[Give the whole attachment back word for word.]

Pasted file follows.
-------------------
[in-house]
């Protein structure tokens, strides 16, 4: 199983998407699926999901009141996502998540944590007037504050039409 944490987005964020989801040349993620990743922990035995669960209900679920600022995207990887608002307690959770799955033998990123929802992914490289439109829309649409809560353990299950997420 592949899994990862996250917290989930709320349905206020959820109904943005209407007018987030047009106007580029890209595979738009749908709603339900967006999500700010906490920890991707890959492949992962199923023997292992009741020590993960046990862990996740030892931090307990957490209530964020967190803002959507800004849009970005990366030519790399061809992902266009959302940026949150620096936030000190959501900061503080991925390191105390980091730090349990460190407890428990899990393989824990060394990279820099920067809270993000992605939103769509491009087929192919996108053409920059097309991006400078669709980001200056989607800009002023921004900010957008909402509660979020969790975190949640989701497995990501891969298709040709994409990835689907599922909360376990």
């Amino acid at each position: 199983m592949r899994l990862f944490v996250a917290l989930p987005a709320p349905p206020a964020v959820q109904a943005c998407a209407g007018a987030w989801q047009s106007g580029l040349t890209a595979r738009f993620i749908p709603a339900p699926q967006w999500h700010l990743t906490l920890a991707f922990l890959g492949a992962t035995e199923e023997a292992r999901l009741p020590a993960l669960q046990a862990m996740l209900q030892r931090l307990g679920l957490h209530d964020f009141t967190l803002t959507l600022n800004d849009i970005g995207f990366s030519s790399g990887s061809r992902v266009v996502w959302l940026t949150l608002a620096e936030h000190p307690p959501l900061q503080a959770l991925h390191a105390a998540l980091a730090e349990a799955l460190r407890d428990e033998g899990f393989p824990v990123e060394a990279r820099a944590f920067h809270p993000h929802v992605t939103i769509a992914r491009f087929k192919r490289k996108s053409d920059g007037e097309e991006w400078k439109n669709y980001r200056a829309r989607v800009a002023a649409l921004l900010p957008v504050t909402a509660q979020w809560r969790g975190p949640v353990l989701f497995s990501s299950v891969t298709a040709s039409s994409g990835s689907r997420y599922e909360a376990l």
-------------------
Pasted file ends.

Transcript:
[in-house]
């Protein structure tokens, strides 16, 4: 199983998407699926999901009141996502998540944590007037504050039409 944490987005964020989801040349993620990743922990035995669960209900679920600022995207990887608002307690959770799955033998990123929802992914490289439109829309649409809560353990299950997420 592949899994990862996250917290989930709320349905206020959820109904943005209407007018987030047009106007580029890209595979738009749908709603339900967006999500700010906490920890991707890959492949992962199923023997292992009741020590993960046990862990996740030892931090307990957490209530964020967190803002959507800004849009970005990366030519790399061809992902266009959302940026949150620096936030000190959501900061503080991925390191105390980091730090349990460190407890428990899990393989824990060394990279820099920067809270993000992605939103769509491009087929192919996108053409920059097309991006400078669709980001200056989607800009002023921004900010957008909402509660979020969790975190949640989701497995990501891969298709040709994409990835689907599922909360376990």
């Amino acid at each position: 199983m592949r899994l990862f944490v996250a917290l989930p987005a709320p349905p206020a964020v959820q109904a943005c998407a209407g007018a987030w989801q047009s106007g580029l040349t890209a595979r738009f993620i749908p709603a339900p699926q967006w999500h700010l990743t906490l920890a991707f922990l890959g492949a992962t035995e199923e023997a292992r999901l009741p020590a993960l669960q046990a862990m996740l209900q030892r931090l307990g679920l957490h209530d964020f009141t967190l803002t959507l600022n800004d849009i970005g995207f990366s030519s790399g990887s061809r992902v266009v996502w959302l940026t949150l608002a620096e936030h000190p307690p959501l900061q503080a959770l991925h390191a105390a998540l980091a730090e349990a799955l460190r407890d428990e033998g899990f393989p824990v990123e060394a990279r820099a944590f920067h809270p993000h929802v992605t939103i769509a992914r491009f087929k192919r490289k996108s053409d920059g007037e097309e991006w400078k439109n669709y980001r200056a829309r989607v800009a002023a649409l921004l900010p957008v504050t909402a509660q979020w809560r969790g975190p949640v353990l989701f497995s990501s299950v891969t298709a040709s039409s994409g990835s689907r997420y599922e909360a376990l």